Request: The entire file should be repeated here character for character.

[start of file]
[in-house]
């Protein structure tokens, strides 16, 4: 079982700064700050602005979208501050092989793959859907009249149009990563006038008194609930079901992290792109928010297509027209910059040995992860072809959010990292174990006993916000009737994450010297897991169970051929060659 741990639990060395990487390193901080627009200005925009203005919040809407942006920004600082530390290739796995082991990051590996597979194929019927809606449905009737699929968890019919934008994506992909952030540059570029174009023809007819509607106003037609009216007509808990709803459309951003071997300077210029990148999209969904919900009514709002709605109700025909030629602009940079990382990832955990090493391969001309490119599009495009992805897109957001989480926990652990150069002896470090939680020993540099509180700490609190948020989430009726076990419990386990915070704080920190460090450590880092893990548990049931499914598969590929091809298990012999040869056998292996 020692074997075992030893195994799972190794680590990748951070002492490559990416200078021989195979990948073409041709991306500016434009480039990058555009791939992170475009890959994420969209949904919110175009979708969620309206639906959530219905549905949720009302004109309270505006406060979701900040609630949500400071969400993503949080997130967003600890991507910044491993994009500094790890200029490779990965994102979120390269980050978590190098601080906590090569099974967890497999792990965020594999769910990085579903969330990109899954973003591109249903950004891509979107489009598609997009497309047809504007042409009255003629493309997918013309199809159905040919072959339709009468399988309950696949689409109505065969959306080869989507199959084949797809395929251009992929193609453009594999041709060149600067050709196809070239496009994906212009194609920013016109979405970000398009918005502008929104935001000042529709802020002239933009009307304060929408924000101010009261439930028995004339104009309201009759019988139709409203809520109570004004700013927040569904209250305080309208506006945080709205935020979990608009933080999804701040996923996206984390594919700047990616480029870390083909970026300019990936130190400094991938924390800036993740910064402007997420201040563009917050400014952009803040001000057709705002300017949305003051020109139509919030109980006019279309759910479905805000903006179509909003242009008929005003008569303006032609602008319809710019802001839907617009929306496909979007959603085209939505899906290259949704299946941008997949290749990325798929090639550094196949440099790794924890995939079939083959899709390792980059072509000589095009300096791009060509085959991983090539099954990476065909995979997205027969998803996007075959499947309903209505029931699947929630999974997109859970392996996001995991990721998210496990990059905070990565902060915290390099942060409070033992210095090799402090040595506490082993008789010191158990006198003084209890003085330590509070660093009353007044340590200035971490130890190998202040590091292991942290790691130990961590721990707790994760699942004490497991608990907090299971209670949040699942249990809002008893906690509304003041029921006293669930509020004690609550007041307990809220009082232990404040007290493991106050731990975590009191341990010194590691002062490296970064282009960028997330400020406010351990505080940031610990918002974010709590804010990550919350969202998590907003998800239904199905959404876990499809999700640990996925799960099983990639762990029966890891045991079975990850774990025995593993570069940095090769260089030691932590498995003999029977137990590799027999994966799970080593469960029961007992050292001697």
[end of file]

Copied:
[in-house]
């Protein structure tokens, strides 16, 4: 079982700064700050602005979208501050092989793959859907009249149009990563006038008194609930079901992290792109928010297509027209910059040995992860072809959010990292174990006993916000009737994450010297897991169970051929060659 741990639990060395990487390193901080627009200005925009203005919040809407942006920004600082530390290739796995082991990051590996597979194929019927809606449905009737699929968890019919934008994506992909952030540059570029174009023809007819509607106003037609009216007509808990709803459309951003071997300077210029990148999209969904919900009514709002709605109700025909030629602009940079990382990832955990090493391969001309490119599009495009992805897109957001989480926990652990150069002896470090939680020993540099509180700490609190948020989430009726076990419990386990915070704080920190460090450590880092893990548990049931499914598969590929091809298990012999040869056998292996 020692074997075992030893195994799972190794680590990748951070002492490559990416200078021989195979990948073409041709991306500016434009480039990058555009791939992170475009890959994420969209949904919110175009979708969620309206639906959530219905549905949720009302004109309270505006406060979701900040609630949500400071969400993503949080997130967003600890991507910044491993994009500094790890200029490779990965994102979120390269980050978590190098601080906590090569099974967890497999792990965020594999769910990085579903969330990109899954973003591109249903950004891509979107489009598609997009497309047809504007042409009255003629493309997918013309199809159905040919072959339709009468399988309950696949689409109505065969959306080869989507199959084949797809395929251009992929193609453009594999041709060149600067050709196809070239496009994906212009194609920013016109979405970000398009918005502008929104935001000042529709802020002239933009009307304060929408924000101010009261439930028995004339104009309201009759019988139709409203809520109570004004700013927040569904209250305080309208506006945080709205935020979990608009933080999804701040996923996206984390594919700047990616480029870390083909970026300019990936130190400094991938924390800036993740910064402007997420201040563009917050400014952009803040001000057709705002300017949305003051020109139509919030109980006019279309759910479905805000903006179509909003242009008929005003008569303006032609602008319809710019802001839907617009929306496909979007959603085209939505899906290259949704299946941008997949290749990325798929090639550094196949440099790794924890995939079939083959899709390792980059072509000589095009300096791009060509085959991983090539099954990476065909995979997205027969998803996007075959499947309903209505029931699947929630999974997109859970392996996001995991990721998210496990990059905070990565902060915290390099942060409070033992210095090799402090040595506490082993008789010191158990006198003084209890003085330590509070660093009353007044340590200035971490130890190998202040590091292991942290790691130990961590721990707790994760699942004490497991608990907090299971209670949040699942249990809002008893906690509304003041029921006293669930509020004690609550007041307990809220009082232990404040007290493991106050731990975590009191341990010194590691002062490296970064282009960028997330400020406010351990505080940031610990918002974010709590804010990550919350969202998590907003998800239904199905959404876990499809999700640990996925799960099983990639762990029966890891045991079975990850774990025995593993570069940095090769260089030691932590498995003999029977137990590799027999994966799970080593469960029961007992050292001697």